Hand mirror polishing a blade and fine sharpening

Jun 15, 2010
Hi there!
I really love mirror polished blades.

That's why I just started hand polishing my Gerber Big Rock (G1588). To do that, I started with a 120 grit electric drill sander, and then went on manually with some 240, 400, 800, 1200 and 2000 grit sandpaper sheets.

Now I've run out of grits and I want to bring the knife to mirror-polish conditions, and here is where I don't know what is best:
A) Buy some 5000, 8000 and 12000 sandpaper/micromesh sheets and keep going in that direction
B) Buy the green&black Bark River Knives stropping compounds, and use them (first the black then the green) with a leather strop.

What method gives me the best results? What "grit" do the green & black BRK compounds have?

And, at last, which of the two methods is the BEST to obtain a perfect fine edge (sharpening) on a convex blade? Stropping with high-grit sandpaper or compound?


Any Cal.

Jan 1, 2006
You should already have pretty close to a mirror polish after the 2000 if you did everything right. I have used 1200 and then white rouge on a buffing wheel to get a nice soft mirror glow on steel.

I would skip all the polish tapes and stropping compounds and work with what you have easily available for the polishing. You need speed to make the white rouge work however, you can't put a small polishing wheel in a hand drill and have it work very well. I used a small wheel in a drill press on the highest speed, which seemed to work ok.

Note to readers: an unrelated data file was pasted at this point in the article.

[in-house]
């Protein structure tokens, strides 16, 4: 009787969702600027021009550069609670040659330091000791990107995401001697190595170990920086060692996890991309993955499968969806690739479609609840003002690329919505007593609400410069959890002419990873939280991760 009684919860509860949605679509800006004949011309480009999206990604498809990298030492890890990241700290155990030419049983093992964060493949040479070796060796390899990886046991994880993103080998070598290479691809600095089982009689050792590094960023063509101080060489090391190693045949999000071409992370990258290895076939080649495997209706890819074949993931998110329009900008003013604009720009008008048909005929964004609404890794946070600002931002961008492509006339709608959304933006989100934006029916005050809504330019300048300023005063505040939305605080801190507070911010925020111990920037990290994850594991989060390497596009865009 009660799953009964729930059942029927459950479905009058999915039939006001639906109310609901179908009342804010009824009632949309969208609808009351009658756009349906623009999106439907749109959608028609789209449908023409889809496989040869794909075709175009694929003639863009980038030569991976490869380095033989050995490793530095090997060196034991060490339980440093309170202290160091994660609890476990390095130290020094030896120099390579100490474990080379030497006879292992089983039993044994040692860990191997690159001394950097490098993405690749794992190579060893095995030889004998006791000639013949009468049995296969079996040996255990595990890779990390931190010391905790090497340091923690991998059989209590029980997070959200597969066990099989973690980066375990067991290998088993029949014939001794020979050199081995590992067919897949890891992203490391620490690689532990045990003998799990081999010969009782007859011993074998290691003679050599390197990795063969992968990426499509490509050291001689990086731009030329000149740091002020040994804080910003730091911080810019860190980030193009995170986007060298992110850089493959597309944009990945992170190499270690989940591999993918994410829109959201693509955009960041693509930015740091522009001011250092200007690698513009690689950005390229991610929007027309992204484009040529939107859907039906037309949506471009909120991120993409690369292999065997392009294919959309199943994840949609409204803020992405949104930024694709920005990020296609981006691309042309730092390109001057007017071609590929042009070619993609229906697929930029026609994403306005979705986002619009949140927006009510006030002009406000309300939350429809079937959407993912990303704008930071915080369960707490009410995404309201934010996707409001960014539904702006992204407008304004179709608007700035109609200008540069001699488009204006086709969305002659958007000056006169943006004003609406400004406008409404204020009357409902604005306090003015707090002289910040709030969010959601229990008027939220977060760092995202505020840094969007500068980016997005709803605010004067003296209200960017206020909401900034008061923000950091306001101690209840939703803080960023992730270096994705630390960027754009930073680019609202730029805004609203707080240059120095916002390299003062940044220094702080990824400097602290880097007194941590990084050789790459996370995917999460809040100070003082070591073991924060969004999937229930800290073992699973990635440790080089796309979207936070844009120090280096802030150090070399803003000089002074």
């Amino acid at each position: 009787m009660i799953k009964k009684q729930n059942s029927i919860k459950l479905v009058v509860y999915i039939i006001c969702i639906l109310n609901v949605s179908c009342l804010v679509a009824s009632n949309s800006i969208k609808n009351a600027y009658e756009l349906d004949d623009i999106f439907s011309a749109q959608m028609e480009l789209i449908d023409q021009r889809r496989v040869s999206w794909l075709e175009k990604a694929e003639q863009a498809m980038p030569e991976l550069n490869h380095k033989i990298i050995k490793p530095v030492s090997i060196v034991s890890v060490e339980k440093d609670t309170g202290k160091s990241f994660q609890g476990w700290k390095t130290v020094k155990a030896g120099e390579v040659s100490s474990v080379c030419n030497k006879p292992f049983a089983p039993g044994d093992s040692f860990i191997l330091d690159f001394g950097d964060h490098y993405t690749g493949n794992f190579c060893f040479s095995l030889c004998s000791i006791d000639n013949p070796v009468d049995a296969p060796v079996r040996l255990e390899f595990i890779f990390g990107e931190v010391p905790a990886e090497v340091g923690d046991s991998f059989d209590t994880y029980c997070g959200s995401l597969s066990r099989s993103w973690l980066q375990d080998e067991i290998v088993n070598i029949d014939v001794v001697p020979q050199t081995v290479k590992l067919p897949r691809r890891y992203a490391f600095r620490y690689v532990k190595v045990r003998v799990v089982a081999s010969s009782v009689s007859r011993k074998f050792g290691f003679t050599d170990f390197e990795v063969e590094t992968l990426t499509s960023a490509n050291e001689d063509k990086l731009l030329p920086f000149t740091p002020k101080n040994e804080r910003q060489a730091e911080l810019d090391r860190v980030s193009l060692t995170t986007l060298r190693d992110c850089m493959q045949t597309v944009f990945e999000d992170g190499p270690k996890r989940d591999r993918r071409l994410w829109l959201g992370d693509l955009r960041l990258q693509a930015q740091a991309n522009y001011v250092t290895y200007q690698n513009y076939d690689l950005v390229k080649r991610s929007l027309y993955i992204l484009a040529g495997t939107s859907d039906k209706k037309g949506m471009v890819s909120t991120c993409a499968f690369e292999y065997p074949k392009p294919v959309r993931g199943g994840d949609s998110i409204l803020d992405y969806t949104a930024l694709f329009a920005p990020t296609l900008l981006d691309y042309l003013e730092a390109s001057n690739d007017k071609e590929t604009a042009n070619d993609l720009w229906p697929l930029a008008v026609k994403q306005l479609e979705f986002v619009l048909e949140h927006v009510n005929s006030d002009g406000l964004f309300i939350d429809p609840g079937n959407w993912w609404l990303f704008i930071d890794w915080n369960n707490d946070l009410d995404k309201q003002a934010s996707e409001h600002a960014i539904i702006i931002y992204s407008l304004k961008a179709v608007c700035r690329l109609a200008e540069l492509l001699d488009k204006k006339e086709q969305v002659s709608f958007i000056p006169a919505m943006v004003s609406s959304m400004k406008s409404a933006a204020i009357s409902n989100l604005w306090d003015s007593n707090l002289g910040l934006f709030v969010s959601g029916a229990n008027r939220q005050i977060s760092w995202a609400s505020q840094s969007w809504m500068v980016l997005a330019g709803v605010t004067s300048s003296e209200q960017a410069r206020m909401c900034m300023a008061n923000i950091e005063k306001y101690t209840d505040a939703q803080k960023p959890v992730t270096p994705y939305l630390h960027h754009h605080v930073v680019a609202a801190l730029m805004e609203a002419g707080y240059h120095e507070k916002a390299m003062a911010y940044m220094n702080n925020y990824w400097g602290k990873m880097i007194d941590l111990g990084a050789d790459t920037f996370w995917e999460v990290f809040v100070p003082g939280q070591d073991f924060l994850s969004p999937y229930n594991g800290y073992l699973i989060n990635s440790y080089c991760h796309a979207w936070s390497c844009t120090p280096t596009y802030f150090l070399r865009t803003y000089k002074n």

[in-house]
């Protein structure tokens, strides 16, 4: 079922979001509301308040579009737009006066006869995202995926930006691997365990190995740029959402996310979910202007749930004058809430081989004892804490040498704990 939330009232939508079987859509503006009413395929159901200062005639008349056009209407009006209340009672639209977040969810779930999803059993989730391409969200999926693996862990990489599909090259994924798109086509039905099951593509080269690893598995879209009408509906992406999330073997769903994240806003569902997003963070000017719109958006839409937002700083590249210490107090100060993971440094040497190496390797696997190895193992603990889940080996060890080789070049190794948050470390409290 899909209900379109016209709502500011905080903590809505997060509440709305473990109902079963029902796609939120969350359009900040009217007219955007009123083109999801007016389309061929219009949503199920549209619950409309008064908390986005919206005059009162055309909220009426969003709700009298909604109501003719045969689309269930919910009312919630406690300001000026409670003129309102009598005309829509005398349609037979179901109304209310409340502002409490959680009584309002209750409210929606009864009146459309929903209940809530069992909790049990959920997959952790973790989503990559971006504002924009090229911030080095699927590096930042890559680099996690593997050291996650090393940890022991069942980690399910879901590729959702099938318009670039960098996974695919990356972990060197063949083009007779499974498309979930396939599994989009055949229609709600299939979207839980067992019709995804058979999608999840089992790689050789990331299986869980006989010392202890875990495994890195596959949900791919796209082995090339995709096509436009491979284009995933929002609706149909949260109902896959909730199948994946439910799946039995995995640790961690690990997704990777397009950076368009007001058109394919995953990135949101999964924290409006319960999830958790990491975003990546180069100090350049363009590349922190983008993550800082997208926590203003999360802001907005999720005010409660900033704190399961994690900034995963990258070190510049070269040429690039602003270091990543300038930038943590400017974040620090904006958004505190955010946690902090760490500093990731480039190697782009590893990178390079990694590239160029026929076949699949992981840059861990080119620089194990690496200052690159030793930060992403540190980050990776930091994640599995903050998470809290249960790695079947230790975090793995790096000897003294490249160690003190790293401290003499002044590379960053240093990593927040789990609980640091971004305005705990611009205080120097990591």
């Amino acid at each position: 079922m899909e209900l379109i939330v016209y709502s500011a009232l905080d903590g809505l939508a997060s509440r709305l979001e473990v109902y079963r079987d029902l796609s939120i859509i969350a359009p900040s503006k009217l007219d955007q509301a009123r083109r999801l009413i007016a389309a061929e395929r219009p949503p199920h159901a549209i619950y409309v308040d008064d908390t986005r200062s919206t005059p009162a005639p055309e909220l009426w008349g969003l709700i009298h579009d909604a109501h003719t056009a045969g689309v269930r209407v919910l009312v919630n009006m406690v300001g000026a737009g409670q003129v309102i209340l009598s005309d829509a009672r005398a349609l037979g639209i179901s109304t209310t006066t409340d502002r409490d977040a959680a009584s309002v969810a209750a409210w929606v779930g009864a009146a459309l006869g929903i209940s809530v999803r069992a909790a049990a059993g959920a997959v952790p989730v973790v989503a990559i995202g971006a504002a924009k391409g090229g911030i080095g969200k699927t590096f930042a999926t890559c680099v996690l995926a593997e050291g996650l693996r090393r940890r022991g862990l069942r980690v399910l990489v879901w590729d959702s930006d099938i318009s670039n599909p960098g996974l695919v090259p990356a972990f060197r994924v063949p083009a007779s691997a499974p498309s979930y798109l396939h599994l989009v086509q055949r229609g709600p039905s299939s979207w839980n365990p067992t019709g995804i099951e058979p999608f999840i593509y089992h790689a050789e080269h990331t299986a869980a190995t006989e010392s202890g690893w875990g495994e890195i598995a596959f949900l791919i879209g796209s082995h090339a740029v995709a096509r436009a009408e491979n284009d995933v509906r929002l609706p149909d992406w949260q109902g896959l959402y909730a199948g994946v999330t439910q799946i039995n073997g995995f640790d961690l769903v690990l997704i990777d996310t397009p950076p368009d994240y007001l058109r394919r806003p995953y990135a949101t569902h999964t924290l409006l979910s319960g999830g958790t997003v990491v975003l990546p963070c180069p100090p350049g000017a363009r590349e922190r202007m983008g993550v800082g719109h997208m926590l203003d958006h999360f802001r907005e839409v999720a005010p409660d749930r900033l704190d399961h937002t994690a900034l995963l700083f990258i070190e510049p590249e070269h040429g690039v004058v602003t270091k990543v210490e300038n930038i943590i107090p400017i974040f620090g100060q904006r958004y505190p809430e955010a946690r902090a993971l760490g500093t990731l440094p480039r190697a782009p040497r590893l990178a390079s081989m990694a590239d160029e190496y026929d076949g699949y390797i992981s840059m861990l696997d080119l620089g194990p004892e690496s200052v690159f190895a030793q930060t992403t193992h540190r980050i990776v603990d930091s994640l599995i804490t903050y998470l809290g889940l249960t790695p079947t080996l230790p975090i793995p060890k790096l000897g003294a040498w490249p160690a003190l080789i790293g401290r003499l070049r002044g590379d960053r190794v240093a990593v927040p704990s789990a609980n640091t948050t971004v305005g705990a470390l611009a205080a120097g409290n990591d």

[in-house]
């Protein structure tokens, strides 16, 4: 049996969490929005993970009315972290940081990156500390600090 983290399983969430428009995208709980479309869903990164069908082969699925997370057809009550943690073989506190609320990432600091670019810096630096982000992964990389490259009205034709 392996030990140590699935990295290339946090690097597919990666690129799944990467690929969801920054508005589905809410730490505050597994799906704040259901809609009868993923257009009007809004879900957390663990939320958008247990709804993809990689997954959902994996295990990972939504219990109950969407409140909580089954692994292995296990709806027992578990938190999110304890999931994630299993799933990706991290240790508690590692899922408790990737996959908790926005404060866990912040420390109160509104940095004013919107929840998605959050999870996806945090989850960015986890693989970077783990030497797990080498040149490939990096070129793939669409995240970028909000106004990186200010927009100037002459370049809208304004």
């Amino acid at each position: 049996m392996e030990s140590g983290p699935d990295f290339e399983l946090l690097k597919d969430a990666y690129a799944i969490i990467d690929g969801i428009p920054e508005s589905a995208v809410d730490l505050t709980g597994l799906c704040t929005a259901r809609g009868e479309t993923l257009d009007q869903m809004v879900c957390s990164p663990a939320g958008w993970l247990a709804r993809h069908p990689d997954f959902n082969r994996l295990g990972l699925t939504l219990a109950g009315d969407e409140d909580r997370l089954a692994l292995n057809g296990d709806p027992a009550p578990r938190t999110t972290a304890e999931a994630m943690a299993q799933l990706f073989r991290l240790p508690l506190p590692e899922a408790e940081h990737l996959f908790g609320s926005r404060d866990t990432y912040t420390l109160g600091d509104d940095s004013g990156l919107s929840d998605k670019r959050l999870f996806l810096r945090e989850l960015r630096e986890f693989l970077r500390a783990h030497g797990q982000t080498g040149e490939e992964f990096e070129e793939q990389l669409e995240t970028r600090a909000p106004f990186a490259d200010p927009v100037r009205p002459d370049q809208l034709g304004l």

Jul 26, 2008
10,000 grit polishing film is roughly .5 microns
Green Chromium Oxide compound is roughly .5 microns. Applied to a soft backing such as a magazine or telephone book, either will give you a very nice mirror finish. (For a convex edge you want a soft substrate for your polish. For a beveled edge you need a hard substrate.)

From there you can use the DMT .25 diamond spray on a soft substrate as your next step. Then finish with bare leather as the silcates in that will be smaller than .1 micron.

That will give you a fine mirror finish.



Gold Member
Sep 21, 2010
Is there a good source for these grits as attachment wheels for a Dremel moto tool? Would the moto tool do ok for smaller blades?


Gold Member
Jan 10, 2005
You can't just compare grits without considering the substrate. 10 micron sandpaper gives a much coarser finish than 10 micron abrasives on leather, for instance.
you have to look around and try it for yourself to really have a feel for the finish you can get with various abrasives. I won't let a dremel or a diamond plate near a blade I want to put a nice refinish on - the former leaves an uneven finish, and the latter will put scratches in a finish that take forever to remove. This and other info are mentioned on some knifemaker sites if you search around - they mainly use sandpaper and synthetic stones for finishing, and do it by hand. Check out Don Fogg's site - he is a master at finishing a blade and goes into detail on his site how he does it.
Dec 26, 2006
Is there a good source for these grits as attachment wheels for a Dremel moto tool? Would the moto tool do ok for smaller blades?

Personally I wouldn't put a Dremel on my knives. Even the polishing bit. At 20,000 RPM, you can easily generate too much heat, and one little slip and you've messed up your edge.
Jan 24, 2007
If you don't have a buff the use the finest paper you have with a liquid polishing paste (Autosol) then progress to the liquid and a soft cloth.